Featured Image: NASA/Wallops Flight Facility
Lift Off Time/Launch Window
|June 15, 2021 – 13:35 UTC | 09:35 EDT|
|National Reconnaissance Office (NRO)|
|Minotaur I Space Launch Vehicle (SLV)|
|LP-0B, Wallops Flight Facility, Virginia, USA|
|Due to the classified nature of this payload, no payload mass can be specified|
Where is the satellite going?
|Low Earth Orbit (LEO)|
Will they be attempting to recover the first stage?
|No, the is not a capability of Northrop Grumman|
Where will the first stage land?
|It will crash downrange in the Atlantic Ocean|
Will they be attempting to recover the fairings?
|No, the is not a capability of Northrop Grumman|
Are these fairings new?
How’s the weather looking?
|Weather is currently 60% go for liftoff (as of June 14 – 21:20 UTC)|
This will be the:
|– 12th Minotaur I launch|
– 2nd launch from Wallops this year
– 2nd launch for the NRO of 2021
– 54th orbital launch attempt of 2021
Where to watch
What’s all this mean?
The National Reconnaissance Office (NRO) has chosen the Northrop Grumman Minotaur I Space Launch Vehicle (SLV) for the launch of their next NROL satellite, NROL-111. The Minotaur rocket with the NROL-111 payload will launch from Launch Pad-0B at Wallops Flight Facility, Virginia, USA and travel to a low Earth orbit (LEO). Due to the classified nature of this mission the exact payload mass and its orbital parameters are unavailable to the public.
What is NROL-111?
There is no publicly available information regarding the specifications of the NROL-111 payload or its mission. In the past, most NROL satellites have had similar purposes. These purposes include surveillance and reconnaissance for the United States, as well as the testing of new and advanced technology. The low payload mass capability of the Minotaur I rocket suggests that the NROL-111 payload must be smaller and lighter than most NRO payloads launched on Falcon 9 and Delta IV Heavy rockets.
What is the Minotaur I Space Launch Vehicle?
Minotaur I is an American made, all-solid rocket motor launch vehicle, which was developed for the U.S. Air Force’s Orbital/Suborbital Program (OSP). It originates from the early Intercontinental Ballistic Missiles (ICBMs) since it uses variants of the Minuteman solid rocket motors. This will be the 12th flight of a Minotaur I SLV, which, if successful, will continue its 100% success rate. Minotaur I has had a long flight history dating back to its first flight in early 2000 and its most recent flight in late 2013. The Minotaur I rocket has the capability to lift 580 kg (1200 lb) to a 185 km low Earth orbit (LEO).
Sometimes called the banana-peel rocket, Minotaur I has a yellow thermal blanket that peels off like a banana just after liftoff. The thermal blanket is attached to ground support equipment and the launch tower via guidelines. When Minotaur I launches, the thermal blanket is peeled off the side since it is secured to the solid ground structures. The thermal protection blanket is needed because Minotaur normally launches in a silo, where the climate can be controlled.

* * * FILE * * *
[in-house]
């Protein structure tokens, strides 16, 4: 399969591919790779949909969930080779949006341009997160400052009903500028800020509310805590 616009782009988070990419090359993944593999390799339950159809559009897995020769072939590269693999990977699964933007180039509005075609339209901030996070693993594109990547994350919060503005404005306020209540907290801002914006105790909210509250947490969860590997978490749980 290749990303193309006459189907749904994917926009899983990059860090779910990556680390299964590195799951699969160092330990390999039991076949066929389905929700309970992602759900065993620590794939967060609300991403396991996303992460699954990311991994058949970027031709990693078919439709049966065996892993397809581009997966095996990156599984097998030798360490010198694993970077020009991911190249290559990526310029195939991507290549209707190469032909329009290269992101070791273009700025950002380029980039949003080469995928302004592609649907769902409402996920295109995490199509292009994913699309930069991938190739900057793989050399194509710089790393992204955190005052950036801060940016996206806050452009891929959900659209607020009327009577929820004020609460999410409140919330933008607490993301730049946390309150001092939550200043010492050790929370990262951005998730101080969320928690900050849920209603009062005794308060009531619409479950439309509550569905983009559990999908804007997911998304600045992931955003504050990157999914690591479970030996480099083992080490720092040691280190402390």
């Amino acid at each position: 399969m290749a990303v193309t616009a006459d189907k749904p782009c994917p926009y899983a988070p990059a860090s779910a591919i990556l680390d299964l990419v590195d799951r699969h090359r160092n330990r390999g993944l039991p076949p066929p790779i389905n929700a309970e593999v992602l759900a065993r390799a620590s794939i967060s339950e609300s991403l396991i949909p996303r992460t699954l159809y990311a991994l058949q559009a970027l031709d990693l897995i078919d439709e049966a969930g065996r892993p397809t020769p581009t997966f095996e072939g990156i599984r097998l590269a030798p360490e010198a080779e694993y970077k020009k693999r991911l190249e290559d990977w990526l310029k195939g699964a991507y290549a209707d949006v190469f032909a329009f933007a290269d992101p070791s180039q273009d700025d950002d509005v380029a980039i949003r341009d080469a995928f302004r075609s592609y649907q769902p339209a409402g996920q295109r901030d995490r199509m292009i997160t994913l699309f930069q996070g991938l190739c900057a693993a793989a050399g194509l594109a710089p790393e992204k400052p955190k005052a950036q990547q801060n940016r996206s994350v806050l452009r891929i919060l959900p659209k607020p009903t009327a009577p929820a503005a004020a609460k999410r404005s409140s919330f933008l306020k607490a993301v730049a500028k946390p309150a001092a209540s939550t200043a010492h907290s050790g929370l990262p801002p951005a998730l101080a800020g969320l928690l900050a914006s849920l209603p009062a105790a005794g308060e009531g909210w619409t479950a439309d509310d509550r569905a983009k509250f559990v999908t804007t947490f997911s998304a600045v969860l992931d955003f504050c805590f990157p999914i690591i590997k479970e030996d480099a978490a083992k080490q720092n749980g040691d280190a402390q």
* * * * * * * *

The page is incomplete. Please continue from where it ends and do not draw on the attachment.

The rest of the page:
The first stage of the Minotaur I launch vehicle is the M55A1 stage, which uses the Thiokol solid rocket engine. The Thiokol engine can produce 792 kN (178,048 lbf) of thrust and has a burn time of just 59 seconds. This is the partial reason why the Minotaur I SLV has more than the typical two to three stages seen on modern conventional rockets. The stage stands 7.50 m (24.60 ft) tall and is only 1.68 m (5.51 ft) in diameter.
Minotaur I uses the SR19 second stage, which was also used on Minuteman rockets in the early 1950s. The SR19 hosts a motor that can produce 267.70 kN (60,181 lbf) of thrust and can burn for 66 seconds; slightly longer than the first stage. The second stage has a height of 4.12 m (13.51 ft) and is 1.33 m (4.36 ft) wide. There is a small, slanted interstage which connects the first and second stage.
The third stage used on the Minotaur I rocket is the Orion-50XL. It stems from the Orion-50 family of vacuum optimized solid rocket propellant upper stages. In a vacuum, the Orion-50XL can produce 160.10 kN (36,000 lbf) of thrust with a burn time of 70.1 seconds.
The final stage on the Minotaur I launch vehicle before the fifth stage is the Orion 38 fourth stage. Orion 38 is a smaller 900 kg (1900 lb) vacuum optimized upper stage used on various Minotaur vehicles. It has a thrust of just 34.31 kN (7,700 lbf) in a vacuum and a burn time of 63.8 seconds.
Optional Fifth Stage
Minotaur I has the option of a fifth stage for more precise velocity trims and multiple payload deployments. This fifth stage is known as the HAPS stage. HAPS is a liquid hydrazine fueled rocket stage which is commonly used on the air launched Pegasus vehicle.
The only rocket that comes with it’s own yellow koozie…
Wasn’t there an Antares-Cygnus launch from Wallops earlier this year? That would make this the second launch from the spaceport.
Ah, yes. Good call, thanks!